The roll that self-worth plays is fundamental. We see it and experience it every single day. On a more extreme scale, how many of you have looked at someone and considered them to be a hero? Countless times, especially this year, the NHS staff, frontline workers and many keyworkers have been hailed as heroes. Funnily enough, whenever they have been interviewed by news reporters or local journalists they have all claimed the same thing: they don't consider themselves to be heroes. A good example of this is Sir Captain Tom - he raised millions for the NHS by doing laps in his garden and had only hoped to raise a small amount for them -, in many of his interviews he claims he is not a hero. Why is this? Because we all have the same viewpoint; we are just doing our jobs.


Let's bring it back down to a house by house situation. As I mentioned above, the whole area around hard work is a grey area. Some of us put in the rewards frequent and often - which I highly recommend -, while others of us complete large, laborious tasks and seek a reward afterwards. Here's what I want us all to remember, especially if the days are getting tougher and harder:


  • That pile of washing can wait - you don't need to do it now; no-one is judging you if you leave it a day (or a week in my case!)

  • Feeling overworked and tired? Stop! You need to take a break. If you're gunning for that promotion, or you're trying to give your children the best upbringing, then you will achieve, and you will succeed, but you need to make sure that number 1 is taken care of too.

  • It's all about working smarter, not harder.

Something I was so afraid of doing before was delegation. How many of you are the same? How many of you thought that delegating your workload would make you look weak? Well, I have to make one thing clear. Delegation is your greatest asset. If you are someone who has been striving for a managerial role, then you will know that one thing a manager must do is delegate the workload fairly across their teams. As a manager, you also have to prioritise the most important jobs over the rest, which may involve delegation to get the high-figure earning jobs complete. Does this make the manager look weak? No, it makes them a good manager.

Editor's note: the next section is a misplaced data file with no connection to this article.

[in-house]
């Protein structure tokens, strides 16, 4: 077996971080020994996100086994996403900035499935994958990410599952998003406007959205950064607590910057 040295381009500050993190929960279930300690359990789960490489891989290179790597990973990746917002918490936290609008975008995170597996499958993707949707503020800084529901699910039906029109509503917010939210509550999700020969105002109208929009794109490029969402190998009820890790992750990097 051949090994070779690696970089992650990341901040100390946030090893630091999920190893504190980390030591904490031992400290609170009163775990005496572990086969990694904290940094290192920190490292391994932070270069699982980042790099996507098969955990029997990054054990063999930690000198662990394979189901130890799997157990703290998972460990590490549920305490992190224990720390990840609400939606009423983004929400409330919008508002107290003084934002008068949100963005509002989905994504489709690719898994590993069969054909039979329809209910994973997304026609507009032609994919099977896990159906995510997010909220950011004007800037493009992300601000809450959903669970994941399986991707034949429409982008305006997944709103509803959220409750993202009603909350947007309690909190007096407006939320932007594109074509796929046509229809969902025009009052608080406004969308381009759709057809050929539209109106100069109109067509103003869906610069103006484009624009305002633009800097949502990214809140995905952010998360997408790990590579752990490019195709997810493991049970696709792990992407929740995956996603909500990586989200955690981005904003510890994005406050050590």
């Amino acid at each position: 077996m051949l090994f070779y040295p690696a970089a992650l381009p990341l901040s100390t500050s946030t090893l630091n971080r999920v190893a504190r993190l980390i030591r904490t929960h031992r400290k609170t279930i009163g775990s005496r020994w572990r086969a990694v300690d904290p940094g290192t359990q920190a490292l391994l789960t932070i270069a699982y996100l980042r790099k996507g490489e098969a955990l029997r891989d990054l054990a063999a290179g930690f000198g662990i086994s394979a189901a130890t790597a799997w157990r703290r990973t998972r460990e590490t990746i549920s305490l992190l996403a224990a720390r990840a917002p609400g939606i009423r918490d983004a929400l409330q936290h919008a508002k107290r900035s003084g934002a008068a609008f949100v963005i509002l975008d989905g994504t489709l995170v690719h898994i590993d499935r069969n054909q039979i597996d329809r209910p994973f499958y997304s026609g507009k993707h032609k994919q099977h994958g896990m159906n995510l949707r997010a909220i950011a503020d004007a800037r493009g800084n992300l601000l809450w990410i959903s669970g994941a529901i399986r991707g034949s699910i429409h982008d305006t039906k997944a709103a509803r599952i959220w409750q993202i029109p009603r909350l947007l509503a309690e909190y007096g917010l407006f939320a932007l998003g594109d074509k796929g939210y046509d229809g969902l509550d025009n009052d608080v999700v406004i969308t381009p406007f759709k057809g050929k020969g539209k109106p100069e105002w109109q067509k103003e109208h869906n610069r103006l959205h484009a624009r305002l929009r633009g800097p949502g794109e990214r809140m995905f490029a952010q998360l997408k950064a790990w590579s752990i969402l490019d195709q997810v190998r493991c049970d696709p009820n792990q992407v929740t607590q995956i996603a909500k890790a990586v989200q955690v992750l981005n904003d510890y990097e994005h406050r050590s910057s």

Consider this too, you're a working parent trying to raise your children. After a day of work you're exhausted, but the children are too young to feed themselves and get ready for bed. Do you have to do all those activities yourself when you get home from work? No, you can ask for help. Again, this doesn't make you lazy, it makes you honest. And, I'm ready to bet that you have a whole handful of people awaiting your call eager to help you out. There really is no right or wrong here; you are all doing a brilliant job.


My parting advice is to consider what your personal reward strategy is. Are you finding that you are absolutely exhausted and not able to enjoy the comfort you have set out when you have finished? If so, you should try enforcing a little and often rule for a while. Go and tackle that pile of washing, but have a nice drink and sit down after. Take a break from the screen at work, but go outside and stretch your legs for five-ten minutes. Reward yourself the way your reward your children, eat your greens (small task) and then you can play - pack away the table, and then play with your children.


Kicking the mindset that we must finish every job before we can take a break is just going to burn us out. And we don't want that. This is a vital part of ensuring you have a good work/life balance.


Look out for part 2 on my blog!